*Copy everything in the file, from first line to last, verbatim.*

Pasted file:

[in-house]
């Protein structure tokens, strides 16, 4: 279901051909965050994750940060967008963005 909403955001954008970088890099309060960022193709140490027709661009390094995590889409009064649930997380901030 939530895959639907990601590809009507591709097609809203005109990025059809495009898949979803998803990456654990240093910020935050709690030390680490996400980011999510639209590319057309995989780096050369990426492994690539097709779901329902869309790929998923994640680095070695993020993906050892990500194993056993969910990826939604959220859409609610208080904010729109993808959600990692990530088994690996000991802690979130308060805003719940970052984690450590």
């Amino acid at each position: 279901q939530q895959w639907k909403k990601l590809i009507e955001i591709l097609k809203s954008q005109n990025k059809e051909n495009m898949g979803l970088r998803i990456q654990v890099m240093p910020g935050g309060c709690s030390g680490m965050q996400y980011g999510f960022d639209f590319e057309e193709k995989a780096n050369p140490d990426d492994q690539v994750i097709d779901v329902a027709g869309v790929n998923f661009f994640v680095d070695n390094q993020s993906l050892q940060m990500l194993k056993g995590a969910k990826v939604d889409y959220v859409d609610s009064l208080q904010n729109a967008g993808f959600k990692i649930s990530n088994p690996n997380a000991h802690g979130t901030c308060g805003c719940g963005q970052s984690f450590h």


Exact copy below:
[in-house]
């Protein structure tokens, strides 16, 4: 279901051909965050994750940060967008963005 909403955001954008970088890099309060960022193709140490027709661009390094995590889409009064649930997380901030 939530895959639907990601590809009507591709097609809203005109990025059809495009898949979803998803990456654990240093910020935050709690030390680490996400980011999510639209590319057309995989780096050369990426492994690539097709779901329902869309790929998923994640680095070695993020993906050892990500194993056993969910990826939604959220859409609610208080904010729109993808959600990692990530088994690996000991802690979130308060805003719940970052984690450590």
């Amino acid at each position: 279901q939530q895959w639907k909403k990601l590809i009507e955001i591709l097609k809203s954008q005109n990025k059809e051909n495009m898949g979803l970088r998803i990456q654990v890099m240093p910020g935050g309060c709690s030390g680490m965050q996400y980011g999510f960022d639209f590319e057309e193709k995989a780096n050369p140490d990426d492994q690539v994750i097709d779901v329902a027709g869309v790929n998923f661009f994640v680095d070695n390094q993020s993906l050892q940060m990500l194993k056993g995590a969910k990826v939604d889409y959220v859409d609610s009064l208080q904010n729109a967008g993808f959600k990692i649930s990530n088994p690996n997380a000991h802690g979130t901030c308060g805003c719940g963005q970052s984690f450590h």